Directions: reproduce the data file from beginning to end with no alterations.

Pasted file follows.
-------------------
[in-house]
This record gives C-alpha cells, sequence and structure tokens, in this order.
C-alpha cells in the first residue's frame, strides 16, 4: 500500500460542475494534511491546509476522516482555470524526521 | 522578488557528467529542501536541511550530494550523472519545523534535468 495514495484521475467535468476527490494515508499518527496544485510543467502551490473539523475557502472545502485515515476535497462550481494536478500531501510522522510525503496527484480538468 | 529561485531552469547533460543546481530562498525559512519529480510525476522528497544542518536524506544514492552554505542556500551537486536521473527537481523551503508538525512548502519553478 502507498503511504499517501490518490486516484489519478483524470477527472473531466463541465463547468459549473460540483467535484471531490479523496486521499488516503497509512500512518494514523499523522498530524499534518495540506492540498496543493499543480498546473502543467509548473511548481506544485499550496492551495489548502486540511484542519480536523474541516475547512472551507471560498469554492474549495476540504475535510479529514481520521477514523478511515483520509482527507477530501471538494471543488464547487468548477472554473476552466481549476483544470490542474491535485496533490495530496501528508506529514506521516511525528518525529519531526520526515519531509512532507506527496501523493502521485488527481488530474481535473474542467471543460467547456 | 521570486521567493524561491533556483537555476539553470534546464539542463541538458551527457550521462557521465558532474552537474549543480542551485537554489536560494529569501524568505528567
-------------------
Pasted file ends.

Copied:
[in-house]
This record gives C-alpha cells, sequence and structure tokens, in this order.
C-alpha cells in the first residue's frame, strides 16, 4: 500500500460542475494534511491546509476522516482555470524526521 | 522578488557528467529542501536541511550530494550523472519545523534535468 495514495484521475467535468476527490494515508499518527496544485510543467502551490473539523475557502472545502485515515476535497462550481494536478500531501510522522510525503496527484480538468 | 529561485531552469547533460543546481530562498525559512519529480510525476522528497544542518536524506544514492552554505542556500551537486536521473527537481523551503508538525512548502519553478 502507498503511504499517501490518490486516484489519478483524470477527472473531466463541465463547468459549473460540483467535484471531490479523496486521499488516503497509512500512518494514523499523522498530524499534518495540506492540498496543493499543480498546473502543467509548473511548481506544485499550496492551495489548502486540511484542519480536523474541516475547512472551507471560498469554492474549495476540504475535510479529514481520521477514523478511515483520509482527507477530501471538494471543488464547487468548477472554473476552466481549476483544470490542474491535485496533490495530496501528508506529514506521516511525528518525529519531526520526515519531509512532507506527496501523493502521485488527481488530474481535473474542467471543460467547456 | 521570486521567493524561491533556483537555476539553470534546464539542463541538458551527457550521462557521465558532474552537474549543480542551485537554489536560494529569501524568505528567